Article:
For years, starting when President Donald Trump rode down the escalator in 2015 to announce his run for the presidency and call Mexican immigrants drug dealers and rapists, we who opposed Trump waited for him to change. It’s comical, really: it was those most appalled by Trump who believed he could not possibly be this bad.
We looked for “the pivot” to honesty, thoughtfully chosen words, maturity and respect toward others that had to come. Because, we thought, if the pivot did not come, he could never be elected.
We looked for the pivot in the GOP debates, and at the Republican National Convention, and during the general election. Shocked by his win and still confused about Trump’s followers, we looked for the pivot in his inauguration speech, and then during Trump’s first days in office. Because we thought if the pivot did not come, his supporters and Republicans must eventually turn on him.
But then, finally, we stopped looking for Trump to change. We accepted that there would never be a pivot from our president, that he was unwilling or unable to be honest, respectful, thoughtful and kind.
Instead, we started looking for the change of heart from Republican politicians and Trump’s supporters. Because we thought that even though he’d been elected as an insulting, selfish, foul-mouthed and bullying liar, he’d not keep his support with such behavior.
We thought Americans would not tolerate bullies, and Trump is a colossal bully. We thought Americans would not tolerate being lied to, and Trump lies so consistently, often contradicting his own statements, that he may not recognize the difference between truth and falsehood. We thought Americans would not tolerate phonies and fakers who have no idea what they’re talking about, and Trump is a colossal phony and faker whose ignorance shines like a beacon.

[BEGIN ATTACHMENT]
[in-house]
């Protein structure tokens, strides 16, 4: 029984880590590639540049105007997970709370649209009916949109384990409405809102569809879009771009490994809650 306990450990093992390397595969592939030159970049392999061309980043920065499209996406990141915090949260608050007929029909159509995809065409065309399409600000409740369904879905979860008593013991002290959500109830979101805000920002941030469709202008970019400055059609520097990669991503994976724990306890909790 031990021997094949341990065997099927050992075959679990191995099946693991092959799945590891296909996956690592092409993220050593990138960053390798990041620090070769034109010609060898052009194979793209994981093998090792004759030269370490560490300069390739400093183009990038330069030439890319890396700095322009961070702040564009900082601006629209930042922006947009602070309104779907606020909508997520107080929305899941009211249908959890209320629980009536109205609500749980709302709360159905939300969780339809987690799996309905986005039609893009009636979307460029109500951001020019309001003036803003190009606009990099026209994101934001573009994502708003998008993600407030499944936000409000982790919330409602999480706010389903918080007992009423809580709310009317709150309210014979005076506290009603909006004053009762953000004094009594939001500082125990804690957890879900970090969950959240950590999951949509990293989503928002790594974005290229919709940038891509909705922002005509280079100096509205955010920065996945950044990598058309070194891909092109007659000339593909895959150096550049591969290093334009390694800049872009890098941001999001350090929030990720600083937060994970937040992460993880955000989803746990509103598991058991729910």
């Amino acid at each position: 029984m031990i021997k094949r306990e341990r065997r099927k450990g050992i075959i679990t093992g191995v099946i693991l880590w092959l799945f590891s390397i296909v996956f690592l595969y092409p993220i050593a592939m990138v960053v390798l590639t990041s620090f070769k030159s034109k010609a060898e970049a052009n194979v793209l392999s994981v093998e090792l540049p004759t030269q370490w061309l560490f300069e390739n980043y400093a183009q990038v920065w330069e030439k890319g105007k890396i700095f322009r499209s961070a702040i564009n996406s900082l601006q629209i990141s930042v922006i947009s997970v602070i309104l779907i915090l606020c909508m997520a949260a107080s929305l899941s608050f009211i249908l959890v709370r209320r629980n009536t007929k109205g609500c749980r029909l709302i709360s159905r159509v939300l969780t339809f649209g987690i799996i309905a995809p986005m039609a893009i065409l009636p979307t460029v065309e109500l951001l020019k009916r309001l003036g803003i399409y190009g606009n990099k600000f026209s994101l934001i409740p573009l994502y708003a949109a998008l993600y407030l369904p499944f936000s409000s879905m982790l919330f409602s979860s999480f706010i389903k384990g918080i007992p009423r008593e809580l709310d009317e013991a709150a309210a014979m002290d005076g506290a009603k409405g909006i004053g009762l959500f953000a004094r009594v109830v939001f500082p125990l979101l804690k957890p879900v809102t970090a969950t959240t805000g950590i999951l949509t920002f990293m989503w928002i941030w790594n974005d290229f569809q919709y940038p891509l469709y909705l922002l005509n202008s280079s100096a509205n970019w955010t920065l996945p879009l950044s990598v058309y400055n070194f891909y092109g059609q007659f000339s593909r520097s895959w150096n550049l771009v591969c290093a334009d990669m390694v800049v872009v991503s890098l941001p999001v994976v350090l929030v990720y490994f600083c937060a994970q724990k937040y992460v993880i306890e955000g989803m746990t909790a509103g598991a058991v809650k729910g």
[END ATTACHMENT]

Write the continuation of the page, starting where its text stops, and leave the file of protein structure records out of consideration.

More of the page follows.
And we thought Americans, and conservatives in particular, would not tolerate a president who simpered and cowered and danced for a second-rate dictator. Vladimir Putin’s Russia does not even approach the fearsomeness of the old Soviet Union that President Ronald Reagan confronted at every turn. Yet Monday Trump behaved with Putin as if the United States is a weak nation and Russia is the world’s only superpower. And Tuesday, Trump’s attempt to claim he merely misspoke in accepting Putin’s denial of Russia’s interference in the 2016 election and rejecting the conclusions of U.S. intelligence agencies was more insult than apology.
But the politicians and people empowering Trump are not pivoting any more than Trump did. It seems they never will.
This is now an impasse that goes beyond politics. This is now a conflict that those willing to fight Trump and his supporters cannot and should not rise above. This is now a time when there should be no peace at the dinner table. The moment when there can be no peace in the streets is nearing.
Every U.S. president has been flawed. Trump, though, is the only president to call his flaws — lying, bullying and the cowering to a grave national enemy — virtues, and to demand we call them virtues, too. That some supporters do so is shocking and unacceptable.
Americans cannot honor such behavior, or tolerate it being honored. The behavior, and the tolerance of it, must be challenged and defeated.
Lest the term “Americans” comes to mean nothing at all.
Lane Filler is a member of Newsday’s editorial board.